What that means is that clients were effectively giving a free call option to the manager and incentivising them to take undue risk. It’s no surprise that you saw some incredibly blow-out performances, followed by a number of well-known funds completely tank afterwards.

It’s important to note the fee models are evolving, which is partly driven by technology. But performance fee structures like ours have a refund mechanism, which means the fees charged are not paid directly to us. We have to generate and sustain that investment performance for those performance fees to be paid out and that’s a critical difference.

What changes is the business making to adapt to using new technologies (robotics, automation, AI etc)?

I think there’s a lot of talk about technology now. The reality is that we’ve always used technology from day one, either to combine or efficiently analyse the price data or valuation data. About 20% of our 400 employees are IT professionals and we’ve always invested in technology across all aspects of our business, from the coalface of research through to making our middle and back offices as efficient as possible, and nothing’s really changed there.

The rules of our game are not fixed. If you play a game of chess or football, the rules won’t change throughout the game. But investment markets are much more like weather systems, they are highly dynamic, so technology is playing an increasing role in supporting our fund managers go about their research process.

But in our view, we are a long way off being able to replace fund managers with technology. There are forms of trading where technology can make things more efficient; those based on speed, timing, and short-term trading.

Technology cannot see the fact that a company is a fraud, for example, but it might help you analyse the data that helps suggest it might be a fraud.

The way we outperform is through a long-term focus on how businesses are evolving, being willing to go into unpopular areas of the market and being patient and focused on the long term. I think there’s always going to be a human element to that.

How is the business targeting the next generation of investors?

It is something we’re continuing to think about and work on and, in developing our direct platform we believe that, for those people who are happy to go it alone, we have built something that I think enables them to get a significantly better deal than the rest of the industry operates.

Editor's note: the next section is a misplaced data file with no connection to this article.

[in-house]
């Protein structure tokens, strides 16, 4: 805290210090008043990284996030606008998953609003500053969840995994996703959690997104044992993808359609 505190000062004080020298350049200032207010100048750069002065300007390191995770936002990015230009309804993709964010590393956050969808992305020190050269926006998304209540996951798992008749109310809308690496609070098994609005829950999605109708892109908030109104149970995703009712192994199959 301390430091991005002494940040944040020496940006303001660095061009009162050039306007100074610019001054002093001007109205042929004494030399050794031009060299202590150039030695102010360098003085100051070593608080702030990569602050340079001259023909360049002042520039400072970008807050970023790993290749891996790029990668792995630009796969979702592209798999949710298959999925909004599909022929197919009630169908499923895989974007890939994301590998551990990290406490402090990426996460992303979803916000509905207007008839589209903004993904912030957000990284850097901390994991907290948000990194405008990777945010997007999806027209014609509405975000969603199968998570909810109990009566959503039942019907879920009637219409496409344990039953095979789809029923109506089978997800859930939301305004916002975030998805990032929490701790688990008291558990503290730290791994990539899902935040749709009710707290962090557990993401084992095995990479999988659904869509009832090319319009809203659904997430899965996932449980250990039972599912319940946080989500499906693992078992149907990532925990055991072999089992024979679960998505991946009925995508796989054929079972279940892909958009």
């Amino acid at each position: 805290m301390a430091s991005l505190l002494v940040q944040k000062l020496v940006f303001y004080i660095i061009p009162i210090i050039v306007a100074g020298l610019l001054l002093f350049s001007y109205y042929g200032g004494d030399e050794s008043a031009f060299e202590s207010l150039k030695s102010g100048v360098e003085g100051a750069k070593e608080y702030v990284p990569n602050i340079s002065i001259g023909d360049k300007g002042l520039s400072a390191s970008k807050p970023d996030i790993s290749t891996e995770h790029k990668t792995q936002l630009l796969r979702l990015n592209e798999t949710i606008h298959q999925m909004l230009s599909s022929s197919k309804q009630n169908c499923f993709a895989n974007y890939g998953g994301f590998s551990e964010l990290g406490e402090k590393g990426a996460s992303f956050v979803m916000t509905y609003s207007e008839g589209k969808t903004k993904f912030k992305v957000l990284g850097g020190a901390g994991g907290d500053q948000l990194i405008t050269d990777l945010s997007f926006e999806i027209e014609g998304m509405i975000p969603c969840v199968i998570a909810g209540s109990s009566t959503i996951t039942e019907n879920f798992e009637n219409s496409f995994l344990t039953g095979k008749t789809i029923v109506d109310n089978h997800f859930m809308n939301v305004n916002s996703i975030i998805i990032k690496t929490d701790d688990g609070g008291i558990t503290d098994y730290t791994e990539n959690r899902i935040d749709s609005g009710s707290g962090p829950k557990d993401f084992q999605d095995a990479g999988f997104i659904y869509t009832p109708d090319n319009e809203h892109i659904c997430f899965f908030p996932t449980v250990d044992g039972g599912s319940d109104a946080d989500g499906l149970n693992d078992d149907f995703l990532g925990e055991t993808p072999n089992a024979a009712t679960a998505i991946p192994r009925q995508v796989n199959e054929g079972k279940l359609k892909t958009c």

The general fintech landscape is highly evolving and it’s something we’re keeping a watching brief on. Our mission is to help clients invest direct and if we can find avenues or partners to work with in future, we’re certainly interested in having those discussions.

We recognise that, with open banking, the landscape is changing. And with 20% of our staff across the business being IT professionals, we do think the future will have some form of technology enablement.

But our first priority is to get established in the UK and have people understand our history, our process and our investment philosophy. But I think it’s genuinely fascinating and if we can find a way to work with like-minded groups who recognise the value in what we’re doing, we’re definitely interested.

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Sam Shaw

Sam has been a financial journalist since January 2005. Following an early career spanning advertising and television production, she has held full-time positions ata number of trade newspapers and magazines, including serving as editor of Financial Times's flagship B2B investment title.
Since becoming freelance in 2013 she has worked across a number of trade and consumer-facing publications including The Telegraph, Independent, Trustnet, Portfolio Adviser, Money Marketing, Fund Strategy, Investment Week and Investment Adviser, as well working directly for a number of wealth and asset management businesses and technology firms as a copywriter and content producer.